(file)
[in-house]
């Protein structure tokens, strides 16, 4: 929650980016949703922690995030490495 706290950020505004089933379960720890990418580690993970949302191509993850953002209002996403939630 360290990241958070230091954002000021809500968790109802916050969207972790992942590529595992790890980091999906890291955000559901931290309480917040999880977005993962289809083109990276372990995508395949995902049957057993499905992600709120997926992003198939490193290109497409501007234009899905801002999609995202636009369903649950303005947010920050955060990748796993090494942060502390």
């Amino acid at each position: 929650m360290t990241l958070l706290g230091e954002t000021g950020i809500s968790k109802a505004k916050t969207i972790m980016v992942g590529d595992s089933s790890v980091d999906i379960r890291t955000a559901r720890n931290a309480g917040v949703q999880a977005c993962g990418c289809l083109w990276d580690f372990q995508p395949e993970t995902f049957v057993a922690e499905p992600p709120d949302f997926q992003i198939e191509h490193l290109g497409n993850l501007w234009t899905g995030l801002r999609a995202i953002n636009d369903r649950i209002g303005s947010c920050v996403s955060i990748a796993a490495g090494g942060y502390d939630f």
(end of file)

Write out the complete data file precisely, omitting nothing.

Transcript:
[in-house]
């Protein structure tokens, strides 16, 4: 929650980016949703922690995030490495 706290950020505004089933379960720890990418580690993970949302191509993850953002209002996403939630 360290990241958070230091954002000021809500968790109802916050969207972790992942590529595992790890980091999906890291955000559901931290309480917040999880977005993962289809083109990276372990995508395949995902049957057993499905992600709120997926992003198939490193290109497409501007234009899905801002999609995202636009369903649950303005947010920050955060990748796993090494942060502390």
């Amino acid at each position: 929650m360290t990241l958070l706290g230091e954002t000021g950020i809500s968790k109802a505004k916050t969207i972790m980016v992942g590529d595992s089933s790890v980091d999906i379960r890291t955000a559901r720890n931290a309480g917040v949703q999880a977005c993962g990418c289809l083109w990276d580690f372990q995508p395949e993970t995902f049957v057993a922690e499905p992600p709120d949302f997926q992003i198939e191509h490193l290109g497409n993850l501007w234009t899905g995030l801002r999609a995202i953002n636009d369903r649950i209002g303005s947010c920050v996403s955060i990748a796993a490495g090494g942060y502390d939630f």